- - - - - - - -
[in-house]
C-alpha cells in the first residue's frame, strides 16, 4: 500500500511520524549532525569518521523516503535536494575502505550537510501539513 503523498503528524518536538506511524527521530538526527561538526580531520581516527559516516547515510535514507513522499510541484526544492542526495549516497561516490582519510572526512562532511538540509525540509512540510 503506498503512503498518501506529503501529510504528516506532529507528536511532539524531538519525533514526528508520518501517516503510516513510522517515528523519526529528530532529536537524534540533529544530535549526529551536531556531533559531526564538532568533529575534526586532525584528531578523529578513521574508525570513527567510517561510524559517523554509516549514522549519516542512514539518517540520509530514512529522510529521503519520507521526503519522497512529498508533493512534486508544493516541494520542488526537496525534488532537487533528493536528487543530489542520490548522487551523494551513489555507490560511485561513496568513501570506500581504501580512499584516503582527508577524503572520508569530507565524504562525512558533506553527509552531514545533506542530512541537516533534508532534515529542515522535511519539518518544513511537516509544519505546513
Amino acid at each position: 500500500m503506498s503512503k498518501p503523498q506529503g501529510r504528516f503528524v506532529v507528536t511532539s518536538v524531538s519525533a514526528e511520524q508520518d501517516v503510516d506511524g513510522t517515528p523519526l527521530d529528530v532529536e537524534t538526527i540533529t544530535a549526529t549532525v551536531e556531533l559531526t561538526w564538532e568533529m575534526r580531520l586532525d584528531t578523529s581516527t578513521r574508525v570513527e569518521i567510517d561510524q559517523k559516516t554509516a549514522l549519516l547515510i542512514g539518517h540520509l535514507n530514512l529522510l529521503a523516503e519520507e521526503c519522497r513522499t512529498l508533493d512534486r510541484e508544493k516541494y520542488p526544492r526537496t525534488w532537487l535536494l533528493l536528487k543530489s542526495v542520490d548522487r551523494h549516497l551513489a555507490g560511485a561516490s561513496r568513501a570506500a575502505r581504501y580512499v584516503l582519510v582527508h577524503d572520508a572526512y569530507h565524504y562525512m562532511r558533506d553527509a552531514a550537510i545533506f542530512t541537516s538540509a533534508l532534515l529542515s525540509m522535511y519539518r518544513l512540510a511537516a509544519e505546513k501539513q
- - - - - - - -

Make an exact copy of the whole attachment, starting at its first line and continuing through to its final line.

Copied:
[in-house]
C-alpha cells in the first residue's frame, strides 16, 4: 500500500511520524549532525569518521523516503535536494575502505550537510501539513 503523498503528524518536538506511524527521530538526527561538526580531520581516527559516516547515510535514507513522499510541484526544492542526495549516497561516490582519510572526512562532511538540509525540509512540510 503506498503512503498518501506529503501529510504528516506532529507528536511532539524531538519525533514526528508520518501517516503510516513510522517515528523519526529528530532529536537524534540533529544530535549526529551536531556531533559531526564538532568533529575534526586532525584528531578523529578513521574508525570513527567510517561510524559517523554509516549514522549519516542512514539518517540520509530514512529522510529521503519520507521526503519522497512529498508533493512534486508544493516541494520542488526537496525534488532537487533528493536528487543530489542520490548522487551523494551513489555507490560511485561513496568513501570506500581504501580512499584516503582527508577524503572520508569530507565524504562525512558533506553527509552531514545533506542530512541537516533534508532534515529542515522535511519539518518544513511537516509544519505546513
Amino acid at each position: 500500500m503506498s503512503k498518501p503523498q506529503g501529510r504528516f503528524v506532529v507528536t511532539s518536538v524531538s519525533a514526528e511520524q508520518d501517516v503510516d506511524g513510522t517515528p523519526l527521530d529528530v532529536e537524534t538526527i540533529t544530535a549526529t549532525v551536531e556531533l559531526t561538526w564538532e568533529m575534526r580531520l586532525d584528531t578523529s581516527t578513521r574508525v570513527e569518521i567510517d561510524q559517523k559516516t554509516a549514522l549519516l547515510i542512514g539518517h540520509l535514507n530514512l529522510l529521503a523516503e519520507e521526503c519522497r513522499t512529498l508533493d512534486r510541484e508544493k516541494y520542488p526544492r526537496t525534488w532537487l535536494l533528493l536528487k543530489s542526495v542520490d548522487r551523494h549516497l551513489a555507490g560511485a561516490s561513496r568513501a570506500a575502505r581504501y580512499v584516503l582519510v582527508h577524503d572520508a572526512y569530507h565524504y562525512m562532511r558533506d553527509a552531514a550537510i545533506f542530512t541537516s538540509a533534508l532534515l529542515s525540509m522535511y519539518r518544513l512540510a511537516a509544519e505546513k501539513q